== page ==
Op-Ed: Can we make peace with real enemies?
How can we make peace with people who want to destroy us?
We are blessed with a surplus of decent people whose mantra is that we should all come together in brotherly civility. I agree that those things that unite us are more important than anything that divides us. As individuals and as a society, our loyalty to the concepts of freedom and human dignity defines us more than any small disagreement about the best ways to apply these ideals to everyday circumstances.
Or, they should. Unfortunately, we often want to win arguments more than solve problems. This is true at the far right and left.
Fundamentalism is how these extremes define themselves. Fundamentalism is a reduction of all the intricacies of human existence to a narrow interpretation of a simple set of rules. For a fundamentalist, adherence to the “rules” is the only measure of virtue; any deviation amounts to a defect. Thus, fundamentalism is both legalistic and millenarian.
Legalism reduces society to a set of clear and enforceable laws. Legalists relentlessly monitor and reward compliance while punishing dissent. Without exception, every tyranny, theocracy, and totalitarian police state in human history is rooted in legalism.
Millennialism is the belief that the world as it exists today is hopelessly evil and unjust. No compromise can or should be made with this world. People should live as far away as possible.
Millennialists invest all their hopes in the expectation of an existential crisis that will completely destroy the current world order. They wish for a Day of Judgment or a Revolution that will end human life as we know it. After the disappearance of our world, a utopia will be built in its place; a new world rooted in justice. This “millennium”, the proverbial millennium of peace, is their only hope for humanity.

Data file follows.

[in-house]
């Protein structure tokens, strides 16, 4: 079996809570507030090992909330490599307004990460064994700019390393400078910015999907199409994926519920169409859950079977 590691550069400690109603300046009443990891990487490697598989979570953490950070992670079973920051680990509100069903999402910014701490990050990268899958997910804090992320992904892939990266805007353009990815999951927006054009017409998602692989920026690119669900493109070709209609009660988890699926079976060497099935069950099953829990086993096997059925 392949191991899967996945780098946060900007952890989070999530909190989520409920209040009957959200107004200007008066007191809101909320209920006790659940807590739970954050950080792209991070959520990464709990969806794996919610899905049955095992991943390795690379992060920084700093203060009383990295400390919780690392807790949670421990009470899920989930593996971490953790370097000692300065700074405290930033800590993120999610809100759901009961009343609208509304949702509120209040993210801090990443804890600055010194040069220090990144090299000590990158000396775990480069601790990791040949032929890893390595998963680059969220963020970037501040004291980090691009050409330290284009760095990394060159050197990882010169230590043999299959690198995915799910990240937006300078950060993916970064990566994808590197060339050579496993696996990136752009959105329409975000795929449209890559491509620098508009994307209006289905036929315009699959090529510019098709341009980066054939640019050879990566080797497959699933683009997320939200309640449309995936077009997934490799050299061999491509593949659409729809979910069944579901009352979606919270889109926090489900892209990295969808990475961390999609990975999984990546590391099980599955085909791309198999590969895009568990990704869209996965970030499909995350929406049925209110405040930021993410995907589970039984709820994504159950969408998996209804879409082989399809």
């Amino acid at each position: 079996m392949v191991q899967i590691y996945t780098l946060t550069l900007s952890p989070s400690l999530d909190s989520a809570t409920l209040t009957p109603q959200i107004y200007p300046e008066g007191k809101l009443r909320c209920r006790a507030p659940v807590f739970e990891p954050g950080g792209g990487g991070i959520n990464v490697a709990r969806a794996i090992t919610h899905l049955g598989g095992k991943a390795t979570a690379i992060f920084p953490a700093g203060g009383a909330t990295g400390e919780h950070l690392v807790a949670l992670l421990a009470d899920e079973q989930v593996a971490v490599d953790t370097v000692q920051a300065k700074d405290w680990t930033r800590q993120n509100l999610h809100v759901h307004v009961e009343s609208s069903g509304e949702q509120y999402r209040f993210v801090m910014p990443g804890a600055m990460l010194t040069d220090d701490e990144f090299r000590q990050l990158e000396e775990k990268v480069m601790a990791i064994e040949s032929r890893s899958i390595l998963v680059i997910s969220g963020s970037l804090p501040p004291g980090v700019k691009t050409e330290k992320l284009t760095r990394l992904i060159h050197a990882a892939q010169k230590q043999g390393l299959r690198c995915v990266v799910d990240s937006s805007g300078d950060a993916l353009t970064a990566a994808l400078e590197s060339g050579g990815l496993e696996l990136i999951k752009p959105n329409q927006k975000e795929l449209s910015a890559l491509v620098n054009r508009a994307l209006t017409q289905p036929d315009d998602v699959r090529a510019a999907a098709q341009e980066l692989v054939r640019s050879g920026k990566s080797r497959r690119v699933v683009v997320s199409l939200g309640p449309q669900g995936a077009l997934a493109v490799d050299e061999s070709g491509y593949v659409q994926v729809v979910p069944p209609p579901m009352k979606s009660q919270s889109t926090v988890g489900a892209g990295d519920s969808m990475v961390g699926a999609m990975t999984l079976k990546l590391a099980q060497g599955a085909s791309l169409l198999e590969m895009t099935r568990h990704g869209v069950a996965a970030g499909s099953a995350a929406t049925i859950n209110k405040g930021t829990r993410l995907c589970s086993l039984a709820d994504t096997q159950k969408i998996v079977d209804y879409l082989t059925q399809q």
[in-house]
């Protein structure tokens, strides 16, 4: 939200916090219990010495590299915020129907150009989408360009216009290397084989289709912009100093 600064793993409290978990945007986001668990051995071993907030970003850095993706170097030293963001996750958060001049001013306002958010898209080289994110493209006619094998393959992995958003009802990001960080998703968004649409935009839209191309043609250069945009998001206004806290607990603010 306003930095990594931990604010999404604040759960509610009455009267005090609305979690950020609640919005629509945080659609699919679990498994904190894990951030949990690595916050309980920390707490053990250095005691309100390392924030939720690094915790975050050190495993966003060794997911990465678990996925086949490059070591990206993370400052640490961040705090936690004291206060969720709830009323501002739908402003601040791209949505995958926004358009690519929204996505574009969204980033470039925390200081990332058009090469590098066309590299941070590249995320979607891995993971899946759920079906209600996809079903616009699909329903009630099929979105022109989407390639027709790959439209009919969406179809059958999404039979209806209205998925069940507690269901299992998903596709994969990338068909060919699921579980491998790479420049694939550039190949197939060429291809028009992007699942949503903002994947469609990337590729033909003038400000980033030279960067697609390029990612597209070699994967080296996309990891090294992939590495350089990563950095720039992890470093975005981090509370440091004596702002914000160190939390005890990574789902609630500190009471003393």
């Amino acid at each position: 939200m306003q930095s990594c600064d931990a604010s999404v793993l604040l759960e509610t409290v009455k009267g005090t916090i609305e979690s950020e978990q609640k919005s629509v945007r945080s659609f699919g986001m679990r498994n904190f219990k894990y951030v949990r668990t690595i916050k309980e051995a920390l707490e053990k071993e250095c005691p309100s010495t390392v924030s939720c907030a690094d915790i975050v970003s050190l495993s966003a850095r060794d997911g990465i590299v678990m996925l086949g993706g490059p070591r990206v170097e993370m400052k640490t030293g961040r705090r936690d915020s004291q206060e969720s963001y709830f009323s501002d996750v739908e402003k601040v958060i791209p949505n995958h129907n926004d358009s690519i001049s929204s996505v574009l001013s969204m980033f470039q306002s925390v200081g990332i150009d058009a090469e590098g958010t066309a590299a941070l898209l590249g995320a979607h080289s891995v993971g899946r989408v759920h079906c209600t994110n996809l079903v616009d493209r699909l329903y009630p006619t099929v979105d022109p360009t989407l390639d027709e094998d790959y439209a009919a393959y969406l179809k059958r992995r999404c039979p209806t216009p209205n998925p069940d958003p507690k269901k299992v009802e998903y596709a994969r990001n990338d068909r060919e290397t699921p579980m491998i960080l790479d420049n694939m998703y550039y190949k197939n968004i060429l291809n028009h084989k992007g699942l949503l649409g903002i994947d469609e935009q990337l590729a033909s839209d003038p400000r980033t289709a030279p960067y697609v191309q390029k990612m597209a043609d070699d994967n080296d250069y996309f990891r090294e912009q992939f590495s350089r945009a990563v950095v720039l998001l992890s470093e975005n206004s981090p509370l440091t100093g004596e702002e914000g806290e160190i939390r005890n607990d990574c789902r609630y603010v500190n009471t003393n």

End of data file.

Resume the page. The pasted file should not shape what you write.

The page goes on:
It amounts to a stubborn and utter hatred of the world as it is and everything in it. The only true love is that reserved for the world to come and the only company allowed is with other millennials.
There can be good and glory in such a worldview. Many of the early Christians who suffered unspeakable oppression under pagan Rome were millennials. Their hopes eventually led to a new Christian western civilization.
Today, on the right, many Christians maintain an essentially millennial perspective. Because to them the virtues of our American Republic are not meaningful, they often retreat from controversies about how best our society might move forward.
On the left, most Marxists, communists, anti-capitalists, BLM supporters, antifa thugs, intersectional feminists, CRT supporters, radical environmentalists, post-modernist deconstructivists, social justice warriors, anarchists and LBGTQ activists are likely to be fundamentalists; a legalistic millenarian.
The Woke yearn for a society without privacy from their ever-present scrutiny, purifying laws, and corrective punishments. Their common goal, to replace the present western world with their paradise, is more significant than any difference in the particular cause that motivates their activism.
Most of us are neither legalists nor millenarians. Most of us can, with effort and good will, remember that we share more in common than they divide us. Most of us can happily work for our personal hopes and dreams within a broadly pluralistic American Constitutional Federal Republic.
However, most of us cannot make true peace with those who see our world as entirely evil. We simply cannot trust those who hate this world and want it to end soon to help us save the good from the bad.
Even if we want to, we cannot make peace with those who are determined to destroy us.
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In Maine and then Idaho, Ralph K. Ginorio taught the history of Western civilization to high school students for nearly a quarter of a century. He is an “out of the closet” conservative educator with experience in special education, public schools, and charter schools, grades 6-12. He has lived in Coeur d’Alene since 2014. Email: [email protected]